Photo by and © Lori-Barra

Isabel Allende is a behemoth of Spanish literature. A bestselling author in both Spanish and English, Allende has published twenty one books that have sold over 65 million copies. She has received numerous awards for her work including the Presidential Medal of Freedom from President Barack Obama. Daughter of a Chilean diplomat, Allende is known for her use of magic realism in best sellers like The House of Spirits and City of Beasts. But perhaps first and foremost, Allende is a master storyteller, a word smith of rare talent who fills her stories with strong, passionate, sometimes whimsical, always charming female characters that hold her narratives together and demand our sympathy and admiration.

Allende recently spoke at a Border Kitchens event about her most recent book, The Soul of a Woman or  Wat wij willen (What we want) in Dutch. Declaring herself a feminist from the age of five, the Chilean writer explains that although unfamiliar with the term at this young age, her feelings of anger and a strong sense of injustice were recognizable to her even then. She remembers her maternal grandfather – a patriarch who she both loved and hated, saying, ‘He who pays the bills gives the orders’. She recalls clearly that her mother, a woman of elegance and refinement who came from a wealthy family, never had any cash. In this sense, she never had any power, explains Allende. She was brought up to understand that as a female member of the upper class, education was not important but rather a good marriage and a beautiful, well managed home.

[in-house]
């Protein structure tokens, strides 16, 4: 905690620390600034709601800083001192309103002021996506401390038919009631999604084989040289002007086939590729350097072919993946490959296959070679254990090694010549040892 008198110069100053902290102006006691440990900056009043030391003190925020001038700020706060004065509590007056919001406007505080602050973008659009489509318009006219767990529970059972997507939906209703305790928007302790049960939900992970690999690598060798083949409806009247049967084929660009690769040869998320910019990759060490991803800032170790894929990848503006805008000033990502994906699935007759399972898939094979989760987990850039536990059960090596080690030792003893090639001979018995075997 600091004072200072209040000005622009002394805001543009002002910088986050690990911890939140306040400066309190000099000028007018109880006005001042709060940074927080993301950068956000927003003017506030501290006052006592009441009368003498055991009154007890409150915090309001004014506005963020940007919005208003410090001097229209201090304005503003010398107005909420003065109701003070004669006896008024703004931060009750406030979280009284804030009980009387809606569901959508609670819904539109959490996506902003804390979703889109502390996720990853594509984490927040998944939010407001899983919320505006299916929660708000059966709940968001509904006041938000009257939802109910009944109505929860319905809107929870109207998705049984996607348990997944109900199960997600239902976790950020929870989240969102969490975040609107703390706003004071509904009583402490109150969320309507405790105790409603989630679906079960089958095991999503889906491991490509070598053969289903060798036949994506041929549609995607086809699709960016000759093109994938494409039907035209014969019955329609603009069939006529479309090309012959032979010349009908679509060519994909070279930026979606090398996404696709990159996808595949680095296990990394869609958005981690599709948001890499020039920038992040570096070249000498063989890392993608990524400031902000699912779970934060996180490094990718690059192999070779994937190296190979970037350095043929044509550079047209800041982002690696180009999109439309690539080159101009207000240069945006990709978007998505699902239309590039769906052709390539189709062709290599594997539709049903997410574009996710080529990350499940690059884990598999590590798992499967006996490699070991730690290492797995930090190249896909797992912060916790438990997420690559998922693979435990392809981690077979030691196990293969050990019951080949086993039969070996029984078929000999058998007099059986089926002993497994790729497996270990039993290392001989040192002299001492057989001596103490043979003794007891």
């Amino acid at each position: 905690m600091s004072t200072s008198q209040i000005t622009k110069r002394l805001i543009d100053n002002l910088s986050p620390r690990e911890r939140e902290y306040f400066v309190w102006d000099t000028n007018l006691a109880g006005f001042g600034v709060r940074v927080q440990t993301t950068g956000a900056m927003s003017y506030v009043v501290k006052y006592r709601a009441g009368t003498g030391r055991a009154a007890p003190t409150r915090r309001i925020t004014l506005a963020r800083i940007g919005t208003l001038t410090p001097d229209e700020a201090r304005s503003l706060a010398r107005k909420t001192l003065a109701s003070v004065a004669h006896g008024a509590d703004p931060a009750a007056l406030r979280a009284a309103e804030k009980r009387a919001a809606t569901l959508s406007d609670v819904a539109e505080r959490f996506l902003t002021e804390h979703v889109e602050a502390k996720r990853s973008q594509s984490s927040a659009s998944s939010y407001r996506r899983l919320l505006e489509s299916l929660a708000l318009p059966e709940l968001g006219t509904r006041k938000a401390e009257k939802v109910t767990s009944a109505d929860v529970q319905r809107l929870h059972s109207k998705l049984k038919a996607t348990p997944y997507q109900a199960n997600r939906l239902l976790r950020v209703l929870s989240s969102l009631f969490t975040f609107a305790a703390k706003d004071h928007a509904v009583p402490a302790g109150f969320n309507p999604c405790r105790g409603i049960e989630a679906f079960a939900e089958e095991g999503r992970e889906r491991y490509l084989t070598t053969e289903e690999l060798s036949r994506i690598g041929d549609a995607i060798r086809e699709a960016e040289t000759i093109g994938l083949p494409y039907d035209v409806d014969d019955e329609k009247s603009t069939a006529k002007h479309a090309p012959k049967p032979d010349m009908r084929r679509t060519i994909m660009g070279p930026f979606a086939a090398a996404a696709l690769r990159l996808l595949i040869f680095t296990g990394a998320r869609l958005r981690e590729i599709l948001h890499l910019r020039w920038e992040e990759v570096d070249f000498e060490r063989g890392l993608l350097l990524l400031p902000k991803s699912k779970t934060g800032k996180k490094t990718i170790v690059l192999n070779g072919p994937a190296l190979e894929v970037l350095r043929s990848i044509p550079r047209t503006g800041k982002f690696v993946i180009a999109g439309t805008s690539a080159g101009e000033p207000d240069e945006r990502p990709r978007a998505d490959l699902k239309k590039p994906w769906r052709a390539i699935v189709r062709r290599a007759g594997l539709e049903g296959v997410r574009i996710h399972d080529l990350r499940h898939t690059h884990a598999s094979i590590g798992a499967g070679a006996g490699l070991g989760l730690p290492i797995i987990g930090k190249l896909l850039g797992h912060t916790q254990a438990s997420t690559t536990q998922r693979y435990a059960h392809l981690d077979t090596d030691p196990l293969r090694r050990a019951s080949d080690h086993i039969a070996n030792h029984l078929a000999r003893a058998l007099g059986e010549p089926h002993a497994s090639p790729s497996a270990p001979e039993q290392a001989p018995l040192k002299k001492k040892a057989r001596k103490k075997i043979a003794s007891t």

Described as ‘a bold exploration of womanhood, feminism, parenting, ageing, love and more’ and Allende’s ‘most liberating book yet’, Soul of a Woman is partly a tribute to her mother. Known simply as Panchita, she died recently and Allende admits to missing her ‘terribly’. When her father abandoned her mother with three young children, she became a fierce defiant girl who watched with admiration as her mother provided for the family without ‘resources or voice’. ‘I was inspired by my mother but I never wanted to be her’, Allende explains. Although her attempts to ‘inject feminism’ into her mother was a ‘fruitless task’ the writer tells us that her mother was ‘always my best friend’. They corresponded with a letter or more each day, for decades. Recently, Allende tells us, her son digitized the entire collection and found there were over 24 000 letters. ‘They incorporate my mother’s whole life and mine’ says Allende simply.   

There were other sources of inspiration for this book too – namely her daughter, Paula, who died unexpectedly at the age of twenty-nine and her literary agent, Carmen Balcells.  ‘My daughter was an old soul, she was born wise’. Paula was a humanitarian, who worked in impoverished communities in Venezuela and Spain. Allende started the Isabel Allende Foundation in her memory, in 1996, to continue her daughter’s work of service and compassion. Seed funding for the Foundation came from the income Allende received from the memoir she wrote in her daughter’s name, Paula and she continues to fund the foundation annually with income from her other books. 

Describing her Catalan literary agent, Carmen Balcells, as ‘a force of nature’, she recalls advice that she gave her at the beginning of her literary career when House of Spirits had just become a best seller in the Spanish speaking world and a large party had been organised in Barcelona to introduce her to the intelligentsia. ‘Relax,’ Balcells told her, ‘here nobody knows anything, we are all improvising’. These words still bring comfort today when Allende is feeling nervous or insecure, she tells us. In her book, Allende gives an honest examination of her own role as a mother. Describing herself as a ‘mildly neglectful mother’, she admits that she couldn’t have brought up her children without the help of nannies, teachers, family and friends. Recently married for a third time, Allende is also outspoken in her discussion of ageing in women. ‘This is one issue that the feminist movement has forgotten’ she tells us with typical candour. I think it’s fair to say that if anyone has the power to shift such attitudes, it is Isabel Allende.     Souwie Buis   Den Haag 14th May 2021